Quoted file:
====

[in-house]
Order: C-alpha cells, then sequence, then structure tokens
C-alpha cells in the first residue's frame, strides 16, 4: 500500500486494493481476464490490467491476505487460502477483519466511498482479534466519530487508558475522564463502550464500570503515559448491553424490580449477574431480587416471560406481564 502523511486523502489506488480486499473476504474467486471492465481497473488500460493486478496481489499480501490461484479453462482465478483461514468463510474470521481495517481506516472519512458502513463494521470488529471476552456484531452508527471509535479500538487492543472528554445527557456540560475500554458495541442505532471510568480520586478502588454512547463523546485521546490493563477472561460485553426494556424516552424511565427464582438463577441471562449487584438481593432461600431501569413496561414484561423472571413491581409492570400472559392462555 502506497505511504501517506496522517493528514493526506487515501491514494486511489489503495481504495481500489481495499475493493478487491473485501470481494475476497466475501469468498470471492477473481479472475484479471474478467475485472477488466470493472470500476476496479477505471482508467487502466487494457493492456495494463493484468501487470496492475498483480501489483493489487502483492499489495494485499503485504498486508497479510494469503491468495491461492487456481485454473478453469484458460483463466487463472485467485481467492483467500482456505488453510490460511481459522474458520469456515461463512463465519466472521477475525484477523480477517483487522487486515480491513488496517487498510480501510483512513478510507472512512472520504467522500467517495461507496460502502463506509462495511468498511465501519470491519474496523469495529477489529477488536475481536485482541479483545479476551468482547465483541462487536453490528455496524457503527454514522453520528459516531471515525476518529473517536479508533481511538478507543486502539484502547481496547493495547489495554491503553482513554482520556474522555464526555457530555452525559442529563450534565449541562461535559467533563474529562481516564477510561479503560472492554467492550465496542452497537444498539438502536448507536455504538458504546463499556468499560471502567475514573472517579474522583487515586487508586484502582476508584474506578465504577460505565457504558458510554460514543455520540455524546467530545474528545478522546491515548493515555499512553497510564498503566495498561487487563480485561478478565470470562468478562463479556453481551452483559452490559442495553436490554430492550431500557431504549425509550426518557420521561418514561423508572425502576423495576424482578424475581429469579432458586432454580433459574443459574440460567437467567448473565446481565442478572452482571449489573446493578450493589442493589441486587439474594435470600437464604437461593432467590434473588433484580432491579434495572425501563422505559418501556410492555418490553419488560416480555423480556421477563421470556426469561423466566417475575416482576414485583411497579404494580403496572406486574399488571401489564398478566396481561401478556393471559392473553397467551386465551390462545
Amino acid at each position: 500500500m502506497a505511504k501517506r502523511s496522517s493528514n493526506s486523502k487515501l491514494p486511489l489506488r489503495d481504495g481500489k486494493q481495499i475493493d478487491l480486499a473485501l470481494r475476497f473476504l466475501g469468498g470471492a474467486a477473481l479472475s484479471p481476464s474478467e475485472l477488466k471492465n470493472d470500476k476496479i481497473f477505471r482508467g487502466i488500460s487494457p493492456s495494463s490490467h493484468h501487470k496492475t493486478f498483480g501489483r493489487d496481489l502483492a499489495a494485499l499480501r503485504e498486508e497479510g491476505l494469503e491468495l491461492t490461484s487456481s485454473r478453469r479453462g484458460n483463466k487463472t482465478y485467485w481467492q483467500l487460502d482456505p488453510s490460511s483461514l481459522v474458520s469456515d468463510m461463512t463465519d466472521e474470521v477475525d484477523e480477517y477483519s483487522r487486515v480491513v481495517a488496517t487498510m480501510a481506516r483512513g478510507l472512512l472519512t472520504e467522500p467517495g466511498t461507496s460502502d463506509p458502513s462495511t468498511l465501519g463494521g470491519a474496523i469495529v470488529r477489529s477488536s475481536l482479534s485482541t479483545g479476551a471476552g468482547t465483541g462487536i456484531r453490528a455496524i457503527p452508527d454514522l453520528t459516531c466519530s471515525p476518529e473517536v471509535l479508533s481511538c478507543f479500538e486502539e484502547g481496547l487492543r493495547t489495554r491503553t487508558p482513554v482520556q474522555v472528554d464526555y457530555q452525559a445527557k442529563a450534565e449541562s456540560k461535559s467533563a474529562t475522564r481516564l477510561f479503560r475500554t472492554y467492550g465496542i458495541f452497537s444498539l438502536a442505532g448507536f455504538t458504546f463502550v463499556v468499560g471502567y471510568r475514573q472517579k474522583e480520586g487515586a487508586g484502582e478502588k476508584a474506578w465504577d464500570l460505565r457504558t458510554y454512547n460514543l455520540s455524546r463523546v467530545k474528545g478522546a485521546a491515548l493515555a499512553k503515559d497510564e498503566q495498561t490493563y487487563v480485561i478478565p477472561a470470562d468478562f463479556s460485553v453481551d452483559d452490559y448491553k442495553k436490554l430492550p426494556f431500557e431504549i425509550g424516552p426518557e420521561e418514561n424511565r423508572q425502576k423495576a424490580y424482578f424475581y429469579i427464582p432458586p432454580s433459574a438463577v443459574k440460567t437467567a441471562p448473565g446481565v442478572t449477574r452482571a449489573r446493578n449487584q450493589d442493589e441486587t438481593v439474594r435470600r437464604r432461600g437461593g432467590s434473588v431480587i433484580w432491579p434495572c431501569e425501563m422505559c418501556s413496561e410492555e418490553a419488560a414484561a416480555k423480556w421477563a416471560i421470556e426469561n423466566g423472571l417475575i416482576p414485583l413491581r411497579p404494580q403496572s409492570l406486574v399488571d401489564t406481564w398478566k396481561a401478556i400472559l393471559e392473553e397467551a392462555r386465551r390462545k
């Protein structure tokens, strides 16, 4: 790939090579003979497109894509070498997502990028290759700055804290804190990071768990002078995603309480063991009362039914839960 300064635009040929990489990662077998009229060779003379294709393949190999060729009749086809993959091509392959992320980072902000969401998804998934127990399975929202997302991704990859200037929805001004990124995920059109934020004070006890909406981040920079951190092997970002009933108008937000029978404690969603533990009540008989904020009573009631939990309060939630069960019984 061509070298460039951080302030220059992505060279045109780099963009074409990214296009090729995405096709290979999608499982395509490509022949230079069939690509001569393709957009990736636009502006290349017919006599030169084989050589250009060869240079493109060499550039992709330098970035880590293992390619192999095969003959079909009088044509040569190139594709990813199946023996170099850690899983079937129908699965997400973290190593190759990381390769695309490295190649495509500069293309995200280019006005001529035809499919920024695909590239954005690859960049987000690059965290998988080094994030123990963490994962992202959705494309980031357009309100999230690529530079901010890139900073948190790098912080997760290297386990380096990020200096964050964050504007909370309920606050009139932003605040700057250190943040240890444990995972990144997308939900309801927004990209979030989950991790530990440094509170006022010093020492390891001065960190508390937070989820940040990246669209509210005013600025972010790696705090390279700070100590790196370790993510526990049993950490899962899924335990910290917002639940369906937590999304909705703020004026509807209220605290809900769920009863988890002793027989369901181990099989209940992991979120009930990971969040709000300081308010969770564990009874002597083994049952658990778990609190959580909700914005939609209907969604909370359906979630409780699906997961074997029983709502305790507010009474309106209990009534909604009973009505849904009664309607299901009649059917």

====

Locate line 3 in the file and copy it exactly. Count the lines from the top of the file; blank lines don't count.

C-alpha cells in the first residue's frame, strides 16, 4: 500500500486494493481476464490490467491476505487460502477483519466511498482479534466519530487508558475522564463502550464500570503515559448491553424490580449477574431480587416471560406481564 502523511486523502489506488480486499473476504474467486471492465481497473488500460493486478496481489499480501490461484479453462482465478483461514468463510474470521481495517481506516472519512458502513463494521470488529471476552456484531452508527471509535479500538487492543472528554445527557456540560475500554458495541442505532471510568480520586478502588454512547463523546485521546490493563477472561460485553426494556424516552424511565427464582438463577441471562449487584438481593432461600431501569413496561414484561423472571413491581409492570400472559392462555 502506497505511504501517506496522517493528514493526506487515501491514494486511489489503495481504495481500489481495499475493493478487491473485501470481494475476497466475501469468498470471492477473481479472475484479471474478467475485472477488466470493472470500476476496479477505471482508467487502466487494457493492456495494463493484468501487470496492475498483480501489483493489487502483492499489495494485499503485504498486508497479510494469503491468495491461492487456481485454473478453469484458460483463466487463472485467485481467492483467500482456505488453510490460511481459522474458520469456515461463512463465519466472521477475525484477523480477517483487522487486515480491513488496517487498510480501510483512513478510507472512512472520504467522500467517495461507496460502502463506509462495511468498511465501519470491519474496523469495529477489529477488536475481536485482541479483545479476551468482547465483541462487536453490528455496524457503527454514522453520528459516531471515525476518529473517536479508533481511538478507543486502539484502547481496547493495547489495554491503553482513554482520556474522555464526555457530555452525559442529563450534565449541562461535559467533563474529562481516564477510561479503560472492554467492550465496542452497537444498539438502536448507536455504538458504546463499556468499560471502567475514573472517579474522583487515586487508586484502582476508584474506578465504577460505565457504558458510554460514543455520540455524546467530545474528545478522546491515548493515555499512553497510564498503566495498561487487563480485561478478565470470562468478562463479556453481551452483559452490559442495553436490554430492550431500557431504549425509550426518557420521561418514561423508572425502576423495576424482578424475581429469579432458586432454580433459574443459574440460567437467567448473565446481565442478572452482571449489573446493578450493589442493589441486587439474594435470600437464604437461593432467590434473588433484580432491579434495572425501563422505559418501556410492555418490553419488560416480555423480556421477563421470556426469561423466566417475575416482576414485583411497579404494580403496572406486574399488571401489564398478566396481561401478556393471559392473553397467551386465551390462545